"He just had to do it. And finally, you know, you just have to say I understand you have to do this," Howell said. "He regretted nothing."
Howell told the Post about attending Bill's wedding several years ago, remembering how touched he was by the gift his fellow soldiers gave him, a sword to wear with his dress uniform.

Running for answers

David Wood recalled Bill's dilemma, discussed during lunchtime runs:
"Clearly, the excitement, adventure and camaraderie he imagined of military service attracted him. He felt deeply that he owed something to his country. He wanted to be part of a measured American response to Islamist extremism, and he could think of no way he could better contribute than joining the military."
Yet Bill knew, as he shared in a first person account of boot camp published in his former newspaper on July 4, 2004, that he'd be a private first class facing a pay cut, taking orders from younger men and almost certainly heading to the Middle East.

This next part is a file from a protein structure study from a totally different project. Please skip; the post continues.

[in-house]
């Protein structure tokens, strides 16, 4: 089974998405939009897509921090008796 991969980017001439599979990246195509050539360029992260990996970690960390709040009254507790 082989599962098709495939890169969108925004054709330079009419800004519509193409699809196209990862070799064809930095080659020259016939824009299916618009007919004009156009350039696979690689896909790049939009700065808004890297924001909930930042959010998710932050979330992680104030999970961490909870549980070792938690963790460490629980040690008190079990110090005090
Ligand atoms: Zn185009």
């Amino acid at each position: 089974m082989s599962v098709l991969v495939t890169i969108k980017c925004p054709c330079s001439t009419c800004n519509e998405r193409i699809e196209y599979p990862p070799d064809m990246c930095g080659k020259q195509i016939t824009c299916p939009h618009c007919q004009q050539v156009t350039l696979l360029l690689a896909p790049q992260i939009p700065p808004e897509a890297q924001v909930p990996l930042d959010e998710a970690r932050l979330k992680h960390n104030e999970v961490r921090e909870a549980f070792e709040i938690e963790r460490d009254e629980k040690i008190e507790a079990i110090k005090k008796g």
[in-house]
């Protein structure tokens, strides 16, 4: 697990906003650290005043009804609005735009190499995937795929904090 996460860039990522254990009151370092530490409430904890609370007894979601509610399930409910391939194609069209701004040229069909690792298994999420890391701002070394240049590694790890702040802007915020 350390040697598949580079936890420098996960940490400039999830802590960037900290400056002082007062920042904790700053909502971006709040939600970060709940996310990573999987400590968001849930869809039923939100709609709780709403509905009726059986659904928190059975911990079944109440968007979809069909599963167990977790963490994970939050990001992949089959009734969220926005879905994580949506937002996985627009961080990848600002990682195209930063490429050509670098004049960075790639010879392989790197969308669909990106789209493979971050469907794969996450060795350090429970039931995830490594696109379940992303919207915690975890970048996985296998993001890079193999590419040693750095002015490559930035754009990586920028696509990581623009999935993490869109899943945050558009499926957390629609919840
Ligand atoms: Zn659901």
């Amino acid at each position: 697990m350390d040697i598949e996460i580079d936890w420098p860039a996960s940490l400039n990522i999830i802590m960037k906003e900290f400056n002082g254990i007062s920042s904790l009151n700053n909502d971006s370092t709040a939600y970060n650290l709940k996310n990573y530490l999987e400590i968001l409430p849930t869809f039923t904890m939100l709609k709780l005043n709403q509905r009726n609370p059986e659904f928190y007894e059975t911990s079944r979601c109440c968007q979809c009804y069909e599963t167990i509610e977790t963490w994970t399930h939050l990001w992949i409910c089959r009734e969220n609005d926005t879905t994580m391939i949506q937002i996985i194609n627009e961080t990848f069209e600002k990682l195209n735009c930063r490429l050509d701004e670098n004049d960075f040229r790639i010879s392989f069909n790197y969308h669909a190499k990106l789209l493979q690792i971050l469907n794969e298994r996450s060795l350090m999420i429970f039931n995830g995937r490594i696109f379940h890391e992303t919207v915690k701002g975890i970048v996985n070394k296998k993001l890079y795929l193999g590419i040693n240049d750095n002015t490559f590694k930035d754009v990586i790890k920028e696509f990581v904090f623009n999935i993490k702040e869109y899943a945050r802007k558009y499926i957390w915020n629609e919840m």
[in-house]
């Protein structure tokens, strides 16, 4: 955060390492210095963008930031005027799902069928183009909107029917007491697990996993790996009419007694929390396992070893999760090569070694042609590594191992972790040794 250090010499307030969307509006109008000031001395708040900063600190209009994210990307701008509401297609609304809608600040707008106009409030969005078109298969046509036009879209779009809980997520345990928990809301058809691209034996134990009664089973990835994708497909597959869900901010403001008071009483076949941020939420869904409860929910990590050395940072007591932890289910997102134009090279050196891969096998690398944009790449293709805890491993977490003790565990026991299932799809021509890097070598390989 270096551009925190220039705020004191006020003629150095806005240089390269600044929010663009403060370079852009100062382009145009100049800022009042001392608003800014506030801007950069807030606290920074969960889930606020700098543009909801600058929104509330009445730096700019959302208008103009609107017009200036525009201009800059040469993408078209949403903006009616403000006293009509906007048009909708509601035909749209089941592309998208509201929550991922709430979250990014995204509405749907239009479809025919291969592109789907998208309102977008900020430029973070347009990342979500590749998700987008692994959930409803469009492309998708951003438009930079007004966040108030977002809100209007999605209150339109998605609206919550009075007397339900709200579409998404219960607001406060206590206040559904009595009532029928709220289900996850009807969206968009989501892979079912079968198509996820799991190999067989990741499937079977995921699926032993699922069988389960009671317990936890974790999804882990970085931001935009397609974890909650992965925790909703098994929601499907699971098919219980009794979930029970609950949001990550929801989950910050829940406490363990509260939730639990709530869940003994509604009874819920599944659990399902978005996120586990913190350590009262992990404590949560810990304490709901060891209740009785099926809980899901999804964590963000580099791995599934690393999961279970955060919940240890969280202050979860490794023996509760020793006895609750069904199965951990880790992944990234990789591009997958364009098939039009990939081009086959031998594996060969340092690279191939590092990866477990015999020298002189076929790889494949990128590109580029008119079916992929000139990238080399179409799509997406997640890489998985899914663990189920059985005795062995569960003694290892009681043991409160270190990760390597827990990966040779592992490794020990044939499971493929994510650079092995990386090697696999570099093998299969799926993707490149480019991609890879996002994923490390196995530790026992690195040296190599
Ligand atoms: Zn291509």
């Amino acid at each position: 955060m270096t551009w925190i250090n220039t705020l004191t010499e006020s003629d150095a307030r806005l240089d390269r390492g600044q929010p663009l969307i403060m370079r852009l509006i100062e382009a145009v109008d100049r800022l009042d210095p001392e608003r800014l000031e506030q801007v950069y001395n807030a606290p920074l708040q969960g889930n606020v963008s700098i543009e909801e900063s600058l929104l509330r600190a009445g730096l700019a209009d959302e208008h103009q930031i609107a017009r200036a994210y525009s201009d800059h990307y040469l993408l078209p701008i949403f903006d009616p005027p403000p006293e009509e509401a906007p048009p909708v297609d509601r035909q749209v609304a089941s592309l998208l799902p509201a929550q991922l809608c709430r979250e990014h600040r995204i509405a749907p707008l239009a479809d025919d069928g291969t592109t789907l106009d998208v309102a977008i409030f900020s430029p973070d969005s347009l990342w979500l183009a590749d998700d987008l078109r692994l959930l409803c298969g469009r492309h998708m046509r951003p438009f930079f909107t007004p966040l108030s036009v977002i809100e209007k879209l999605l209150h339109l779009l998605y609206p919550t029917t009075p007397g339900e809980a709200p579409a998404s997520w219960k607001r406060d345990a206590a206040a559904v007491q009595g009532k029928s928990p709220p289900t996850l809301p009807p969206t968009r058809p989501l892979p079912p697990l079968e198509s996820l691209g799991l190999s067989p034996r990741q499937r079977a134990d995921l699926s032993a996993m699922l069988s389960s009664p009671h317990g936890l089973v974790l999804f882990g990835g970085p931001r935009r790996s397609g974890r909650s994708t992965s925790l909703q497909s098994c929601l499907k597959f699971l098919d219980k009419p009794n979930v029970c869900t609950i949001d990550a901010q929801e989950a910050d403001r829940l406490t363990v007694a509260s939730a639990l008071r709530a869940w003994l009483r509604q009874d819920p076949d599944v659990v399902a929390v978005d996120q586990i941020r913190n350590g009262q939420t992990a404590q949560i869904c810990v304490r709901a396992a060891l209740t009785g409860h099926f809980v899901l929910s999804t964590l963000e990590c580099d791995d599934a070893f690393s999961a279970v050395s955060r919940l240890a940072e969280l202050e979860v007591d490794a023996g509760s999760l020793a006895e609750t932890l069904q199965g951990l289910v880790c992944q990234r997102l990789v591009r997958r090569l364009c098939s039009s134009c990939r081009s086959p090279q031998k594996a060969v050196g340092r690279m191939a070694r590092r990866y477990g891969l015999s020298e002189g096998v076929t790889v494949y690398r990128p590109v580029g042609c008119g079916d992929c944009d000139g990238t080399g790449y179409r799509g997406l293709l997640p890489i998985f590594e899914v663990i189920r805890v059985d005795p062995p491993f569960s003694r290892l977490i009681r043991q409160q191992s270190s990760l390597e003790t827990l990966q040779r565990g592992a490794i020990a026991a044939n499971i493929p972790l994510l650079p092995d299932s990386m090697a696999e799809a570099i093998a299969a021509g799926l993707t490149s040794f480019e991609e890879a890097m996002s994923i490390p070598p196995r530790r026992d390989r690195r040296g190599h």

Cahir almost joined the military after college, after working a few years and after the Sept. 11 attacks in 2001.
"In October 2003, the recruiter asked the decisive question: In the future, would I look back and regret my inaction if I didn't enlist?"

Former Marine knew Bill's challenges

Paul McHale, who Bill had covered when he was a congressman and then former assistant secretary of defense, recalled Cahir discussing the idea with him and how they grew to become friends. McHale, clearly shook by the news, knew that Bill "was in a particularly tough area in a particularly tough region." Bill's job as a civil affairs officer also was challenging. McHale told the Express Times:
"He was a community organizer while carrying a pack and a rifle.
The Express Times's interview with McHale helps me understand more what Bill faced on his latest tour. It's also an illustration of the rich relationships that can develop as a result of a reporting relationship.

When you read all the comments left on blog postings and articles, you learn that Bill did what had to be done, changing direction when necessary.